A few weeks ago, South Park creators Trey Parker and Matt Stone escaped a possible lawsuit for lifting lines of the movie "Inception" in one of their South Park episodes. Parker and Stone apologized for using and making fun of lines they believed came directly from the movie's script, but, in fact, were from another online parody. Apology accepted, everyone's happy.
Now, Comedy Central, Viacom and South Park's producers are being sued by the producers of "What, What (In the Butt)", a copyrighted YouTube video that went viral in 2007.
The suit alleges that South Park's "nearly frame-by-frame recreation" of the "What What" video is blatant copyright infringement. Despite the fact that South Park's video may have used the words, music, and choreography of the original video, there are some pretty obvious, and important, differences as well.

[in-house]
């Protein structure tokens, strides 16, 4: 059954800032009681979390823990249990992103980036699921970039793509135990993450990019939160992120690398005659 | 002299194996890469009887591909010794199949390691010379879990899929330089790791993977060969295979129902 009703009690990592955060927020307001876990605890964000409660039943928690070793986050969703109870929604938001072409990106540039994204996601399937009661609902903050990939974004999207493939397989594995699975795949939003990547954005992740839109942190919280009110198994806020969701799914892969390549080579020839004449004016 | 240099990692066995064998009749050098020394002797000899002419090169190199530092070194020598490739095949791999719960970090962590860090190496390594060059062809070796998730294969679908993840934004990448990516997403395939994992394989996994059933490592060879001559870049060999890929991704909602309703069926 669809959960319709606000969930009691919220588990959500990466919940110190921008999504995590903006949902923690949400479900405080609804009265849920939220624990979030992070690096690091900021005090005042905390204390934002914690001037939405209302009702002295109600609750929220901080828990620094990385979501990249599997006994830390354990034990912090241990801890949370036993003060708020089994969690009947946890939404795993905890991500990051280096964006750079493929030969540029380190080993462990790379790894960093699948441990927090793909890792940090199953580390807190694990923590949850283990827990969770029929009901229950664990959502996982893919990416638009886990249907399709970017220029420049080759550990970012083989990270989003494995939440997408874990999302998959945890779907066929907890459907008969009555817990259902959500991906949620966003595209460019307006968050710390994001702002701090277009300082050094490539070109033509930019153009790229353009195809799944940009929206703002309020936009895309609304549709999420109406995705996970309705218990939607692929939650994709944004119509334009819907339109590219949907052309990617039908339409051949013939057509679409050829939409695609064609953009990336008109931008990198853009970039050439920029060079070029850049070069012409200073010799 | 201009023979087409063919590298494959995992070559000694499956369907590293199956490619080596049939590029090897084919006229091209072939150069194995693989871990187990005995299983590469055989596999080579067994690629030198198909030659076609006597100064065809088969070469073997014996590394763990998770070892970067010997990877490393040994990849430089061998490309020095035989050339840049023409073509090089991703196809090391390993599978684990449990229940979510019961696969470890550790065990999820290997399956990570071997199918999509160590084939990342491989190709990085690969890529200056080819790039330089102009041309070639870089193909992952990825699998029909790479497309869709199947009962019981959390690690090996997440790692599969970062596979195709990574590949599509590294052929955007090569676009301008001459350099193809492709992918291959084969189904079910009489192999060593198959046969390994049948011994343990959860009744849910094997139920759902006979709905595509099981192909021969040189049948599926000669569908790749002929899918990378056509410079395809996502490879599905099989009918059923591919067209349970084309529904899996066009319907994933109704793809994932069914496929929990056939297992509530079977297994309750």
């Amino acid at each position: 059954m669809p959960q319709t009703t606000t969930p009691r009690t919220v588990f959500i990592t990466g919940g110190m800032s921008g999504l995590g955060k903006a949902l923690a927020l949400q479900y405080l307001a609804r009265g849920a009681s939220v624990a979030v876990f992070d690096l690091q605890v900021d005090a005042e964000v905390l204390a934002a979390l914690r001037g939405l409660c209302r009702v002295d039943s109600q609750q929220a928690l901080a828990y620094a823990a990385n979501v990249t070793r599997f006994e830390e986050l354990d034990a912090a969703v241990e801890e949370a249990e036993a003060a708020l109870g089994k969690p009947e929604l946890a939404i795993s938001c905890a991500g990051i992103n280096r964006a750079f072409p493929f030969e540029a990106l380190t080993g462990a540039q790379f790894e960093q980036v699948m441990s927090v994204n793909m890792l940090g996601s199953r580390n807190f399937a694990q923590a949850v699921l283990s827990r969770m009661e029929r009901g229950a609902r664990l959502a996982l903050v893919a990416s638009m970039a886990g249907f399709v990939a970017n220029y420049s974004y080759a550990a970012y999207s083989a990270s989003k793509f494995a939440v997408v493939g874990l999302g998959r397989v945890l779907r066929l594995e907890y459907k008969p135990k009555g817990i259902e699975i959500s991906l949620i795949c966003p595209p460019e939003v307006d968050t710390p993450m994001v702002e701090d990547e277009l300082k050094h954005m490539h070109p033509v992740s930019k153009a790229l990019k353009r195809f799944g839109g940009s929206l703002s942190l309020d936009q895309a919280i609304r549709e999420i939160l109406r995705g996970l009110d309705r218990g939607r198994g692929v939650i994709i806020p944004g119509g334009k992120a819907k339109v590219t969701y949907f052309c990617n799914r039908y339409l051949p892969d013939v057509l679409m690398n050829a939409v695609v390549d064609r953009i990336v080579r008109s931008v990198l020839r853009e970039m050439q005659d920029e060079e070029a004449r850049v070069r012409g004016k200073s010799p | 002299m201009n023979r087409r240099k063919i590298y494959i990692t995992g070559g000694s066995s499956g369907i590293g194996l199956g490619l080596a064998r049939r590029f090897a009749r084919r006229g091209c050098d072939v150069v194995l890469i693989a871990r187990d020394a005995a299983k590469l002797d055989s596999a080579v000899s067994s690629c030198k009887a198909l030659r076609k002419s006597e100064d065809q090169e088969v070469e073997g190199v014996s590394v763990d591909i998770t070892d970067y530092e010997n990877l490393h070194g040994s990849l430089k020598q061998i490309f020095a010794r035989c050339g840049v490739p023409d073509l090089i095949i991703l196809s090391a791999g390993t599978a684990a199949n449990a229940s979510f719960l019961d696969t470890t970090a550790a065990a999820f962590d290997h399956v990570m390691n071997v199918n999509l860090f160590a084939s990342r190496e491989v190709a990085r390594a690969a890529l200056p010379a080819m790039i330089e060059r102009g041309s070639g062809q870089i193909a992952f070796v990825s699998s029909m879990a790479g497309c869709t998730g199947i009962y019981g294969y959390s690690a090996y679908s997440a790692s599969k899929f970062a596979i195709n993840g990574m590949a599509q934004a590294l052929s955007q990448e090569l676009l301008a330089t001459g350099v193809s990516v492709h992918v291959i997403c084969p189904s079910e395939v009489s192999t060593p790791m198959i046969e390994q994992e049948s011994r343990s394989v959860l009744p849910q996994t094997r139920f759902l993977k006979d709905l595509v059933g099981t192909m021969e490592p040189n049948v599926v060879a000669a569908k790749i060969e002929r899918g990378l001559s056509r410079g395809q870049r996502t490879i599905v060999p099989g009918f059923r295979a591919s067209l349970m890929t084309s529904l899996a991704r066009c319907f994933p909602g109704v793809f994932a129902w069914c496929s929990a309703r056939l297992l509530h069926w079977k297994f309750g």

Not only does South Park provide its own animation, characters and voices for its version, but the South Park video is interrupted by images of the other South Park characters watching and reacting to the video from their home computers. South Park did not use the original "What What" video, but created its own version and provided social commentary through its presentation of the video and preceding and succeeding South Park scenes.
See the South Park clip here: http://current.com/entertainment/comedy/92803346_south-park-sued-for-copying-youtube-video-what-what-in-the-butt-video.htm?xid=RSSfeed
And here's the original: http://www.youtube.com/watch?v=fbGkxcY7YFU
What do you think? Will South Park prevail on a parody/First Amendment defense? Or did South Park go too far by copying "What What" too literally?
1 year ago